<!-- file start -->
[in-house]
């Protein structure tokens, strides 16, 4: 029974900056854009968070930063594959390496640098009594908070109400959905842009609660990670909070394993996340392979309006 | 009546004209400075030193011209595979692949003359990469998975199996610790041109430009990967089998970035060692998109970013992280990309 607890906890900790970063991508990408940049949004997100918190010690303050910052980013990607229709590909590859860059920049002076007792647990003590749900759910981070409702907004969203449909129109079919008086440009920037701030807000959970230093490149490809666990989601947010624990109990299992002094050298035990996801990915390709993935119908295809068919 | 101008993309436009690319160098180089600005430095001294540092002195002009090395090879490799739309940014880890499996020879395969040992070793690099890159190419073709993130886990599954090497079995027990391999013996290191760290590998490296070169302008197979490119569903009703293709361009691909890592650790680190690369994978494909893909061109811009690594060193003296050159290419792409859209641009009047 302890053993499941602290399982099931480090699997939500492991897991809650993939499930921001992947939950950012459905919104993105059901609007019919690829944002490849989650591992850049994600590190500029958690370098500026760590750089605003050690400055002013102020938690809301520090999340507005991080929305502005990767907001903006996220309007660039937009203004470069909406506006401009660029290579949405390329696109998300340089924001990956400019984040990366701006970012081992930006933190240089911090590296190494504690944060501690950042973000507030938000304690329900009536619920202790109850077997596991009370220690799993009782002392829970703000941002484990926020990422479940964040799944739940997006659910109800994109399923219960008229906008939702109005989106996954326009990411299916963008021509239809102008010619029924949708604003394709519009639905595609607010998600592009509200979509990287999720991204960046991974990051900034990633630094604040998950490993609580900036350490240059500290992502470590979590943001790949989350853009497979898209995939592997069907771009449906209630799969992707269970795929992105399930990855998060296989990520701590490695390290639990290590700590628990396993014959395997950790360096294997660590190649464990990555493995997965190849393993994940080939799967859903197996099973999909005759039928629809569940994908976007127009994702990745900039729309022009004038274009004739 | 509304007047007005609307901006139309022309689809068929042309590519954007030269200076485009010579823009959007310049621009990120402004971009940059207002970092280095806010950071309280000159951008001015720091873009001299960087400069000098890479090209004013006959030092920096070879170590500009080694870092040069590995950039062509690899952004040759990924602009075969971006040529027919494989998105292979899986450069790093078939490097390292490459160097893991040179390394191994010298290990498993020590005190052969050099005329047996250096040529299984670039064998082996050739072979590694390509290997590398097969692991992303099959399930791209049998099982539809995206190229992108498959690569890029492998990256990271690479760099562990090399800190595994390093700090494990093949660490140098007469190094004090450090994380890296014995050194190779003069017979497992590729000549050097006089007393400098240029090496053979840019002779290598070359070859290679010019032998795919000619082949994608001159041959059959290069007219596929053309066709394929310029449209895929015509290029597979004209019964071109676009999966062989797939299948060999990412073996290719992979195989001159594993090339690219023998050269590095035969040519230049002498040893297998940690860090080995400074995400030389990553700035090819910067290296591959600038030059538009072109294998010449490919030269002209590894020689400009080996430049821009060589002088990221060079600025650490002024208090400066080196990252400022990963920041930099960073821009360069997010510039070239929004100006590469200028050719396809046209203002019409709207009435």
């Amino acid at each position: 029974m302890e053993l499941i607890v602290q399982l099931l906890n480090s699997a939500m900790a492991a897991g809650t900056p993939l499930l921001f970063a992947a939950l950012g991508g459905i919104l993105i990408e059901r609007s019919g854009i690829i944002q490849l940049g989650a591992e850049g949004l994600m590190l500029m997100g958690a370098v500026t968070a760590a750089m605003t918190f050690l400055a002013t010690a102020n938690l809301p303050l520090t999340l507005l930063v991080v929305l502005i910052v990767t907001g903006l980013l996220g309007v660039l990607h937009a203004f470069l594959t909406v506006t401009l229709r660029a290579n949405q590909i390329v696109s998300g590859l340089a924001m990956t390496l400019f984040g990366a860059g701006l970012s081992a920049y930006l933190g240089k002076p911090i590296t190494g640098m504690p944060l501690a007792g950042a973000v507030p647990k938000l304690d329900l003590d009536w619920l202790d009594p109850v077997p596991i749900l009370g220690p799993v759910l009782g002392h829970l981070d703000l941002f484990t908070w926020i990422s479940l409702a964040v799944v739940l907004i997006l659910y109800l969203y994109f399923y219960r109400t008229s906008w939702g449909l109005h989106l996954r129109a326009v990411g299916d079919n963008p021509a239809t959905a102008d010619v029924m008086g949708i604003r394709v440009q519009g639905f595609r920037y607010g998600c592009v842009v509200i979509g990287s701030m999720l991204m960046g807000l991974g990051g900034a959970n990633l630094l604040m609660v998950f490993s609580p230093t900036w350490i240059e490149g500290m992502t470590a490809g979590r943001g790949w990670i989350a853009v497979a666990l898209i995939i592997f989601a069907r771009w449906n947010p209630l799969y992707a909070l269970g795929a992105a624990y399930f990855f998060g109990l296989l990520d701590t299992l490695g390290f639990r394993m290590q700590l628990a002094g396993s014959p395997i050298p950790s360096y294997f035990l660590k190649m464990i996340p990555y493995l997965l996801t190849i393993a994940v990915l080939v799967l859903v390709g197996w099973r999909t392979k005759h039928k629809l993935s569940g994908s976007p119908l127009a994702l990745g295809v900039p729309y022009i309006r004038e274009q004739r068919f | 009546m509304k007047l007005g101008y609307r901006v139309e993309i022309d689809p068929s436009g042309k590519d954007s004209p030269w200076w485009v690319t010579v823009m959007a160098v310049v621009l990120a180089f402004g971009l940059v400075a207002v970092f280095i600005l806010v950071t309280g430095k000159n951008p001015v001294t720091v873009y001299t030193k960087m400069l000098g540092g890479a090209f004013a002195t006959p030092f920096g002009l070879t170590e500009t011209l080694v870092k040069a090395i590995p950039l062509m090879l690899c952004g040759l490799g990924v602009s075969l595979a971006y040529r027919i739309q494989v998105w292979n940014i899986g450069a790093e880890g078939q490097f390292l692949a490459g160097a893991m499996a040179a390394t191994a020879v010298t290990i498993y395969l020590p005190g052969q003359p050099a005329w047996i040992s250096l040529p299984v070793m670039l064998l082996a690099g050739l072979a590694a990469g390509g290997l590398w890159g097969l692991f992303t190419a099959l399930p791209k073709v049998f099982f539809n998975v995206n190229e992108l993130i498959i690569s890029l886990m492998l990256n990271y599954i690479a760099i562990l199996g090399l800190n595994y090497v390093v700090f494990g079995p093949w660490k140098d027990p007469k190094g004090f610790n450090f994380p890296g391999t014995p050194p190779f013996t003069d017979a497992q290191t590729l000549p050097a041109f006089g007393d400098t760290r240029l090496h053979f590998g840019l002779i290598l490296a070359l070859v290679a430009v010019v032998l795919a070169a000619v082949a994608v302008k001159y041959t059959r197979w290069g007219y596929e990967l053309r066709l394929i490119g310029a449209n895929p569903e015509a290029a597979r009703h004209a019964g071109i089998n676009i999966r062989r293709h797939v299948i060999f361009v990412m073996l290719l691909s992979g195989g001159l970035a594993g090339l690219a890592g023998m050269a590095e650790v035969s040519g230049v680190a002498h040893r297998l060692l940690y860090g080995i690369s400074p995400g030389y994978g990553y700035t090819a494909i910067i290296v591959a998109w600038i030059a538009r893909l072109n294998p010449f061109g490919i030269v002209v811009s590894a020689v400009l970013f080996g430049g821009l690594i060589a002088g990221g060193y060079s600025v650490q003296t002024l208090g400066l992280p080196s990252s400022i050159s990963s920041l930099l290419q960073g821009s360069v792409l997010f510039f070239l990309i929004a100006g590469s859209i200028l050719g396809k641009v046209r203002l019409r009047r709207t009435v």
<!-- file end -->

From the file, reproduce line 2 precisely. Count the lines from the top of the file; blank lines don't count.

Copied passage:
């Protein structure tokens, strides 16, 4: 029974900056854009968070930063594959390496640098009594908070109400959905842009609660990670909070394993996340392979309006 | 009546004209400075030193011209595979692949003359990469998975199996610790041109430009990967089998970035060692998109970013992280990309 607890906890900790970063991508990408940049949004997100918190010690303050910052980013990607229709590909590859860059920049002076007792647990003590749900759910981070409702907004969203449909129109079919008086440009920037701030807000959970230093490149490809666990989601947010624990109990299992002094050298035990996801990915390709993935119908295809068919 | 101008993309436009690319160098180089600005430095001294540092002195002009090395090879490799739309940014880890499996020879395969040992070793690099890159190419073709993130886990599954090497079995027990391999013996290191760290590998490296070169302008197979490119569903009703293709361009691909890592650790680190690369994978494909893909061109811009690594060193003296050159290419792409859209641009009047 302890053993499941602290399982099931480090699997939500492991897991809650993939499930921001992947939950950012459905919104993105059901609007019919690829944002490849989650591992850049994600590190500029958690370098500026760590750089605003050690400055002013102020938690809301520090999340507005991080929305502005990767907001903006996220309007660039937009203004470069909406506006401009660029290579949405390329696109998300340089924001990956400019984040990366701006970012081992930006933190240089911090590296190494504690944060501690950042973000507030938000304690329900009536619920202790109850077997596991009370220690799993009782002392829970703000941002484990926020990422479940964040799944739940997006659910109800994109399923219960008229906008939702109005989106996954326009990411299916963008021509239809102008010619029924949708604003394709519009639905595609607010998600592009509200979509990287999720991204960046991974990051900034990633630094604040998950490993609580900036350490240059500290992502470590979590943001790949989350853009497979898209995939592997069907771009449906209630799969992707269970795929992105399930990855998060296989990520701590490695390290639990290590700590628990396993014959395997950790360096294997660590190649464990990555493995997965190849393993994940080939799967859903197996099973999909005759039928629809569940994908976007127009994702990745900039729309022009004038274009004739 | 509304007047007005609307901006139309022309689809068929042309590519954007030269200076485009010579823009959007310049621009990120402004971009940059207002970092280095806010950071309280000159951008001015720091873009001299960087400069000098890479090209004013006959030092920096070879170590500009080694870092040069590995950039062509690899952004040759990924602009075969971006040529027919494989998105292979899986450069790093078939490097390292490459160097893991040179390394191994010298290990498993020590005190052969050099005329047996250096040529299984670039064998082996050739072979590694390509290997590398097969692991992303099959399930791209049998099982539809995206190229992108498959690569890029492998990256990271690479760099562990090399800190595994390093700090494990093949660490140098007469190094004090450090994380890296014995050194190779003069017979497992590729000549050097006089007393400098240029090496053979840019002779290598070359070859290679010019032998795919000619082949994608001159041959059959290069007219596929053309066709394929310029449209895929015509290029597979004209019964071109676009999966062989797939299948060999990412073996290719992979195989001159594993090339690219023998050269590095035969040519230049002498040893297998940690860090080995400074995400030389990553700035090819910067290296591959600038030059538009072109294998010449490919030269002209590894020689400009080996430049821009060589002088990221060079600025650490002024208090400066080196990252400022990963920041930099960073821009360069997010510039070239929004100006590469200028050719396809046209203002019409709207009435």